Will next year see a collapse in American home prices, or a modest uptick? Will sales crater or hold firm? This year, professional forecasts are all over the place. 

The pessimistic camp includes luminaries like KPMG Chief Economist Diane Swonk. Her predictions include a 20 percent drop in the Case-Shiller Home Price Index.  

More moderates include economists at the National Association of Realtors, Zillow, Freddie Mac and Fannie Mae, who all expect fairly flat home values. A few optimists, like Realtor.com Chief Economist Danielle Hale, believe home prices might even rise slightly. 

So far, it seems that the moderates have the most compelling case. The Federal Reserve pledged last week to bring its benchmark interest rate to 5.25 percent by the end of 2023, potentially sending the economy into a recession. But it would seem like the nation will likely dodge a 2008-style collapse that has become everyone’s reference point for economic slowdowns.  

Reforms in the wake of that financial crisis have kept dodgy loans out of the secondary marketplace. And while the pandemic homebuying boom created a pulse of new homeowners who are at their most vulnerable point in the ownership cycle, it’s hard to see how we get another foreclosure tsunami absent a truly severe recession.  

True, these pandemic-era buyers have relatively little equity in their homes, and having bought as home prices were rapidly leaping upwards they will be underwater on their loans should prices dip. But simply being underwater on your home doesn’t require you to sell. Only a job loss would mandate that.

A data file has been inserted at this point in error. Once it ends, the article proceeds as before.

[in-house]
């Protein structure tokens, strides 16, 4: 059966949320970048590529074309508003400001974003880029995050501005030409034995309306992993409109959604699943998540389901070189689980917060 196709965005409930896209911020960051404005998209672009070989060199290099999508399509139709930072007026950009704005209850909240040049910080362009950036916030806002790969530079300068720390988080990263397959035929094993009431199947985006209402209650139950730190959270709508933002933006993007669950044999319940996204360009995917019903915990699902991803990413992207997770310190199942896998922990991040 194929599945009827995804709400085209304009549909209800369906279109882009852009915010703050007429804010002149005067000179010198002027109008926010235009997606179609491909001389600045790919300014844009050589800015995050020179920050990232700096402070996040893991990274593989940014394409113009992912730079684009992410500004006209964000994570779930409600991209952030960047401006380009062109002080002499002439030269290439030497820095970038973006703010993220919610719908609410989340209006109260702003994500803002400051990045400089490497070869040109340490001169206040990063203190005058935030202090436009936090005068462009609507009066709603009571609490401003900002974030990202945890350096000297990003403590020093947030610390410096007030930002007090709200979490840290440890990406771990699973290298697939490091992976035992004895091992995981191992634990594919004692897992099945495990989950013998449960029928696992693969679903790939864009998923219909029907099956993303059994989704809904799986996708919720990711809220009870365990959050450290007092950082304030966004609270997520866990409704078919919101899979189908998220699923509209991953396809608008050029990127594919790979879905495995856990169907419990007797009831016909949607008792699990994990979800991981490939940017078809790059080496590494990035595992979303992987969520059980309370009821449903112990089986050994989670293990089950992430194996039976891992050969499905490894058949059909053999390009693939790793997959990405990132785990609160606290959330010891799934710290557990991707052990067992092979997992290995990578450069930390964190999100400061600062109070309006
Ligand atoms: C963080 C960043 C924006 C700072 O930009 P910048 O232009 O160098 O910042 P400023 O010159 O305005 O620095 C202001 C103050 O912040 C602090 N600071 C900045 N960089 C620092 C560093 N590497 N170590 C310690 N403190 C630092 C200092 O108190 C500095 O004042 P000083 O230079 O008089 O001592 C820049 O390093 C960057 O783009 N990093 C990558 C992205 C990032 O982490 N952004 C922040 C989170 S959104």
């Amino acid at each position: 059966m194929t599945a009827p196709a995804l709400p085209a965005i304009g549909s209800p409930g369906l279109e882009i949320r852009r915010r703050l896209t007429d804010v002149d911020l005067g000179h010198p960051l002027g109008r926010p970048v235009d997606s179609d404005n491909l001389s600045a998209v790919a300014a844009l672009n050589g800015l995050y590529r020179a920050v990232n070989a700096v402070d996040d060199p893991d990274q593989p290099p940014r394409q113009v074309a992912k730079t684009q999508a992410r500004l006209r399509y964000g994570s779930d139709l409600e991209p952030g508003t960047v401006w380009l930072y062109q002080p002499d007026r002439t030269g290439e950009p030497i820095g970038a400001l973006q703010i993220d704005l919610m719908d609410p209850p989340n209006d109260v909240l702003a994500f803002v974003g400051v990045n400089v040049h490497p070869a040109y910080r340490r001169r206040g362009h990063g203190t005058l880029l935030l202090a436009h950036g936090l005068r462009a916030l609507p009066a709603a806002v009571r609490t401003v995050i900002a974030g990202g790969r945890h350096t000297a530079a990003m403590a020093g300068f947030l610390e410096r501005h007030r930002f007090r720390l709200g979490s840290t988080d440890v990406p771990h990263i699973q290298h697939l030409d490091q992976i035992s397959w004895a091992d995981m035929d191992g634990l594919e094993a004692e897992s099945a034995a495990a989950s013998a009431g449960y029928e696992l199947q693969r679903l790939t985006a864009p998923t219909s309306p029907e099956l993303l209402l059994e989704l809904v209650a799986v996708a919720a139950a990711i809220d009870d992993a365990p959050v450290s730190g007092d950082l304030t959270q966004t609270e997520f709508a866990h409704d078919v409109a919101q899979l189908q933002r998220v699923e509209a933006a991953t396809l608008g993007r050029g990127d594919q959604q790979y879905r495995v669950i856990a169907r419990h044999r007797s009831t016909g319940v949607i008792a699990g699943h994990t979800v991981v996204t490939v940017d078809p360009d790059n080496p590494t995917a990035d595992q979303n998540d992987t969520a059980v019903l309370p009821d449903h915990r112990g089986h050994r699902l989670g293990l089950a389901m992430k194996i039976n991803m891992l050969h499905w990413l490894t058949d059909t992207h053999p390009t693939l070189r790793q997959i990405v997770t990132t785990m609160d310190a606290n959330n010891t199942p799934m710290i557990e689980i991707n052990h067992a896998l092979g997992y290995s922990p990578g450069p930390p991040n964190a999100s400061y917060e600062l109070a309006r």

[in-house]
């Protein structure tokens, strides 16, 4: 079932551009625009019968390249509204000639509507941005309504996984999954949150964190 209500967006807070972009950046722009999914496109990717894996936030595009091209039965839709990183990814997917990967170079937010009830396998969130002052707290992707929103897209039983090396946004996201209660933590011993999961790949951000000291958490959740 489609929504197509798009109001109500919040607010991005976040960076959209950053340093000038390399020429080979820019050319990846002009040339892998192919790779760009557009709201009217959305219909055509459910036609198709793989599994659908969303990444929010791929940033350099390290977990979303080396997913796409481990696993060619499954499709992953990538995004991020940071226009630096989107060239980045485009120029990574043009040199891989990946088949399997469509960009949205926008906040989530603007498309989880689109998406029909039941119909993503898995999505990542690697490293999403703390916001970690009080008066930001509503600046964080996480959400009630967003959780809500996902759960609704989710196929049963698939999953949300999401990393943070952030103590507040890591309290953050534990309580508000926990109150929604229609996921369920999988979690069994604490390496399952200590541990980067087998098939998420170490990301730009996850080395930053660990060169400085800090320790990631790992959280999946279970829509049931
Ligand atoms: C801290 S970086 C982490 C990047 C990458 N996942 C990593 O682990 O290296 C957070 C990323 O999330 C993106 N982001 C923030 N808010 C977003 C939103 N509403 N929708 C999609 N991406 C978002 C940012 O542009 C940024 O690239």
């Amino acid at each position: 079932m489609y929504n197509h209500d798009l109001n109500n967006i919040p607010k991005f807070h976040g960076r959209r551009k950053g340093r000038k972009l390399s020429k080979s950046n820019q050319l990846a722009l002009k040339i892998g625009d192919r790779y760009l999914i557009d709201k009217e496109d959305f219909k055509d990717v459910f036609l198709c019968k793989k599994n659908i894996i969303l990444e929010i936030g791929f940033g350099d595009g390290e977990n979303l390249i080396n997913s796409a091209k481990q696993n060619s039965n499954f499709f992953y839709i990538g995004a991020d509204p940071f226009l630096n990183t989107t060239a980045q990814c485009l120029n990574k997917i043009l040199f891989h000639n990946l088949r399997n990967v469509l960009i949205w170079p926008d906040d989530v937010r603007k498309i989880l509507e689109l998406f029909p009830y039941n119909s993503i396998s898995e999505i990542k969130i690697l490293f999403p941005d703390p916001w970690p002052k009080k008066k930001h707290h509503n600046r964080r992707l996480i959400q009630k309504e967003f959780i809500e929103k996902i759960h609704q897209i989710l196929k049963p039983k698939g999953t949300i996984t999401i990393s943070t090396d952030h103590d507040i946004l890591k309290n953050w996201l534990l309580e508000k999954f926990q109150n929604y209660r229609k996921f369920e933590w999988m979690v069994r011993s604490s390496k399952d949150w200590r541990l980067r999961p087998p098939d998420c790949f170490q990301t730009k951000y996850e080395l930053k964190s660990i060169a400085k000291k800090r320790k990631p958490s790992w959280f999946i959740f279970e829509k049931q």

The biggest danger facing New England markets appears to still be a continued lack of inventory, caused in large part by a lack of new construction over the last 30 years. With prices and mortgage rates so high that few sellers – most of whom are also buyers looking to trade up or downsize – are willing to jump into the market, the buyers who are still out there will be forced to keep bidding up home prices this spring.  

For example, CoreLogic economists predict a 5.8 percent gain in Greater Boston home prices next year, while Zillow forecasters think “modest gains” are in the cards and Realtor.com market-watchers expect a 9.5 percent jump, plus 8.9 percent and 10.6 percent price surges in the Pioneer Valley and Greater Worcester, respectively. 

With many markets having already veered dangerously into unaffordable territory, this will continue to damage everyone’s ability to afford shelter and raise the stakes even further should some exogenous event like a financial crisis cause severe job losses in the region.  

One of the best things we can do right now is to try and let the air out of this balloon with more housing production. It won’t come fast enough to relieve pressure on the 2023 market, but it will make our housing market much more structurally healthy. 

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Mixed Signals for Housing in ’23

by Banker & Tradesman time to read: 2 min